Cannabis leafA new Gallup poll finds that 58% of Americans are in favor of legalizing marijuana for recreational use, versus just 39% who are opposed. Check out this LA Times link for more details, including a breakdown of supporters.

Pro-marijuana sentiment has been growing since Colorado and Washington became the first two states to legalize the drug for non-medical purposes. Read more »


divorce argumentDivorce is a horrible situation that harms families and relationships, but is ultimately worth it in the end. The short-term feelings of hatred will dissolve when all the mayhem has settled down and everyone involved will be better off.

But reassurance of a happy ending will not make the ordeal any easier. Your emotions can be your worst enemy during divorce proceedings, altering how you make decisions and handle the process.

This list from the Huffington Post offers 17 common mistakes to avoid during your divorce. It is a simple, short read, but there is a lot of valuable information included. If you are beginning a divorce, review these tips and keep them in mind. Best of luck.


California_flagCalifornia is set to become the 10th state to allow illegal immigrants the ability to obtain drivers licenses, a measure that ensures they can safely and legally get to and from work. Before, the individual would have to find a ride or drive illegally.

California governor Jerry Brown agreed to sign the bill on Friday, September 13th after the vote overwhelmingly passed in the California Senate and assembly. The one stipulation by the Federal government in these legislatures is that the identification card must clearly state that the driver is not a U.S. citizen and is thus not allowed to vote.

If you would like more information on the subject, feel free to call Madeline Galadjian at 818-769-4529 or read the full Yahoo! News article.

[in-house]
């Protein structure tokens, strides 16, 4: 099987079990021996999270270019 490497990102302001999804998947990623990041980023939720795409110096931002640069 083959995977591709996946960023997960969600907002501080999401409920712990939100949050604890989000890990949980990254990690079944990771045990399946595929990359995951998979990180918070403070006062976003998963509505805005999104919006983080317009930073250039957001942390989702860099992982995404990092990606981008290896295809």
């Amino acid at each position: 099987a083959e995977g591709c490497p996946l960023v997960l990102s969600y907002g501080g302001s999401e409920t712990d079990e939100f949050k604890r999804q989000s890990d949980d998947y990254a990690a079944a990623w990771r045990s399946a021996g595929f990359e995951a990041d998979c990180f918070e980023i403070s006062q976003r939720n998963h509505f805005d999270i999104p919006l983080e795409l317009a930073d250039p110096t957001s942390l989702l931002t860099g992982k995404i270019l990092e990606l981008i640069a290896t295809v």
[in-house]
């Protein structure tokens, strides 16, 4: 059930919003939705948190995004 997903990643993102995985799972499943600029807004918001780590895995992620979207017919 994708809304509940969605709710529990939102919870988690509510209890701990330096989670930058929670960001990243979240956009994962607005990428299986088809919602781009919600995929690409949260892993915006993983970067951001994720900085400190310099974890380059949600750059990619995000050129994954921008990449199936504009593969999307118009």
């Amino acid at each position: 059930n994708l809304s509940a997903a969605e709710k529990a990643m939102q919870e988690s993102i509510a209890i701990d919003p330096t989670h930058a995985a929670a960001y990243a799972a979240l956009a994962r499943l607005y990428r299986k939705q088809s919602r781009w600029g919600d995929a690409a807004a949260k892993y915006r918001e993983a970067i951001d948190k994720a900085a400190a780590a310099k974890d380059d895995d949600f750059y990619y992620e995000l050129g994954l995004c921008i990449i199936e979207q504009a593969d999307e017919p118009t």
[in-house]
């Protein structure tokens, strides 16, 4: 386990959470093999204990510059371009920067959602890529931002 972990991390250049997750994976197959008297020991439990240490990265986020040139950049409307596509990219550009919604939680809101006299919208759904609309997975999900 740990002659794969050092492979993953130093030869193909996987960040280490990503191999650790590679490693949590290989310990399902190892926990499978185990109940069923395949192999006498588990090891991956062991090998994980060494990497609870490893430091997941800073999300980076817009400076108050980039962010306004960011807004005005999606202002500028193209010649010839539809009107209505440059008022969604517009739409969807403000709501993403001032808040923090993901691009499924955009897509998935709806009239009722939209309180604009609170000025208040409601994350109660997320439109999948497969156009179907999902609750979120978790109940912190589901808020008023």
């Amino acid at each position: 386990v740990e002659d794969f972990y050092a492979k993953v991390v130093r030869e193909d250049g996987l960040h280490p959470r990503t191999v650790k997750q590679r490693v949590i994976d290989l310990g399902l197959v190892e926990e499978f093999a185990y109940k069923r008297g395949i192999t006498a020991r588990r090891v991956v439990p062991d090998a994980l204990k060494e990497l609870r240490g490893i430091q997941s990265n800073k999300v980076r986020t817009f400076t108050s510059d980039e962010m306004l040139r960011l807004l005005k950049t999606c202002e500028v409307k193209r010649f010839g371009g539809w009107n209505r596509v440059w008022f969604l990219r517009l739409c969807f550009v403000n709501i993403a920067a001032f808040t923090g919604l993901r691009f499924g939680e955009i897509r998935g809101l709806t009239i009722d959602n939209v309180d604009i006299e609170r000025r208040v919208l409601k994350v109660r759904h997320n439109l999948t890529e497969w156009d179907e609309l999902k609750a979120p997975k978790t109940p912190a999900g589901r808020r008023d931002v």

Scale of justiceWhen you get arrested, the officer will read you the Miranda Rights. One of the Miranda Rights is “the right to an attorney,” which guarantees that you be given counsel and guidance in your trial, based on the Sixth Amendment of Constitutional right to a fair trial. If you cannot afford an attorney, you are appointed one by the court. Read more »


Miranda RightsIt seems like every cop movie or TV show with detectives solving a crime has a scene where an officer says, “you have the right to remain silent” to a criminal he is arresting. This is one of the Miranda rights that must be explicitly stated to an arrested person for their statements to be admissible in court. But what does this line actually mean and how does it apply to a DUI arrest?

In the United States, this right is closely linked to the Fifth Amendment of the Constitution, which guarantees certain rights pertaining to a fair trial, specifically where it says, “No person… shall be compelled in any criminal case to be a witness against himself,” which means that you cannot be forced to testify or admit your own guilt. This is why, in those same films and shows, you often hear defendants say, “I plead the fifth” in order to maintain their legal right to be silent.

One note-worthy update occurred in June 2013, when the Supreme Court ruled in the case of Salinas v. Texas that staying silent during questioning could be taken as a sign of guilt if the person had previously been answering all questions normally. In order to avoid answering a question, you must invoke your Fifth Amendment right.

Right to an Attorney

One of the other Miranda rights is the right to legal counsel. No person is allowed to be interrogated by the police before speaking with an attorney, unless he or she waives the right. This is included under the Sixth Amendment.

If you are arrested for a DUI (or other charge), make sure you ask to speak to an attorney before answering any questions. Regardless if you are guilty or innocent, saying the wrong thing could have negative consequences.

Remember, calling a DUI lawyer is not an admission of guilt, but one of your Constitutional Rights based on the belief of “innocent until proven guilty.”